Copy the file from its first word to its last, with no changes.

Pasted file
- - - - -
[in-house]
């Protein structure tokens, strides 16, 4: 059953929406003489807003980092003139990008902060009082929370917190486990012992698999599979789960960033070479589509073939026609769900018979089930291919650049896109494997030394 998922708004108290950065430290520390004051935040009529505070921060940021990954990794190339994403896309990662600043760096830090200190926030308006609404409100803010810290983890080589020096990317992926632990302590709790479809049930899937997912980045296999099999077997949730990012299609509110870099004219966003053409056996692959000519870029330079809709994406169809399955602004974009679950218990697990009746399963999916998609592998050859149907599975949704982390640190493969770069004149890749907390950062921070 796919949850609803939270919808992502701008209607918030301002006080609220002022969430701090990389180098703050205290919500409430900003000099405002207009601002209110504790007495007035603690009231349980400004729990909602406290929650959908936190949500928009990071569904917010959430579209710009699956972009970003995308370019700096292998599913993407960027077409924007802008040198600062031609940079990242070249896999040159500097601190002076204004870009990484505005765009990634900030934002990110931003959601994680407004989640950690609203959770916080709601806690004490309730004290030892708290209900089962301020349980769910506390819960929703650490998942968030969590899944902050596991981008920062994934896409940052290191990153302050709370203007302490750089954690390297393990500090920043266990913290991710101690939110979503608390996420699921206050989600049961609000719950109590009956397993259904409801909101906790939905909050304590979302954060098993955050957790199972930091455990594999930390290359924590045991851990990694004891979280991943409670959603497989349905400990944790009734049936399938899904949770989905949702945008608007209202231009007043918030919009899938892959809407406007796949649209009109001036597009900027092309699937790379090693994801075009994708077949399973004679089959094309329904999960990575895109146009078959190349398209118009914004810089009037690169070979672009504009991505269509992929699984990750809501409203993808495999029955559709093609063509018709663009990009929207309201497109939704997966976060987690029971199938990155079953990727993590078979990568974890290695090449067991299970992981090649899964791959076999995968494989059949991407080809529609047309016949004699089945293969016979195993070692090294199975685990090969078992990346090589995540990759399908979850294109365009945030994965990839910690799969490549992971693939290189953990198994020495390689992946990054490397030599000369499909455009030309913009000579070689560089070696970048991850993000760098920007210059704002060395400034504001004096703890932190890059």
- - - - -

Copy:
[in-house]
């Protein structure tokens, strides 16, 4: 059953929406003489807003980092003139990008902060009082929370917190486990012992698999599979789960960033070479589509073939026609769900018979089930291919650049896109494997030394 998922708004108290950065430290520390004051935040009529505070921060940021990954990794190339994403896309990662600043760096830090200190926030308006609404409100803010810290983890080589020096990317992926632990302590709790479809049930899937997912980045296999099999077997949730990012299609509110870099004219966003053409056996692959000519870029330079809709994406169809399955602004974009679950218990697990009746399963999916998609592998050859149907599975949704982390640190493969770069004149890749907390950062921070 796919949850609803939270919808992502701008209607918030301002006080609220002022969430701090990389180098703050205290919500409430900003000099405002207009601002209110504790007495007035603690009231349980400004729990909602406290929650959908936190949500928009990071569904917010959430579209710009699956972009970003995308370019700096292998599913993407960027077409924007802008040198600062031609940079990242070249896999040159500097601190002076204004870009990484505005765009990634900030934002990110931003959601994680407004989640950690609203959770916080709601806690004490309730004290030892708290209900089962301020349980769910506390819960929703650490998942968030969590899944902050596991981008920062994934896409940052290191990153302050709370203007302490750089954690390297393990500090920043266990913290991710101690939110979503608390996420699921206050989600049961609000719950109590009956397993259904409801909101906790939905909050304590979302954060098993955050957790199972930091455990594999930390290359924590045991851990990694004891979280991943409670959603497989349905400990944790009734049936399938899904949770989905949702945008608007209202231009007043918030919009899938892959809407406007796949649209009109001036597009900027092309699937790379090693994801075009994708077949399973004679089959094309329904999960990575895109146009078959190349398209118009914004810089009037690169070979672009504009991505269509992929699984990750809501409203993808495999029955559709093609063509018709663009990009929207309201497109939704997966976060987690029971199938990155079953990727993590078979990568974890290695090449067991299970992981090649899964791959076999995968494989059949991407080809529609047309016949004699089945293969016979195993070692090294199975685990090969078992990346090589995540990759399908979850294109365009945030994965990839910690799969490549992971693939290189953990198994020495390689992946990054490397030599000369499909455009030309913009000579070689560089070696970048991850993000760098920007210059704002060395400034504001004096703890932190890059």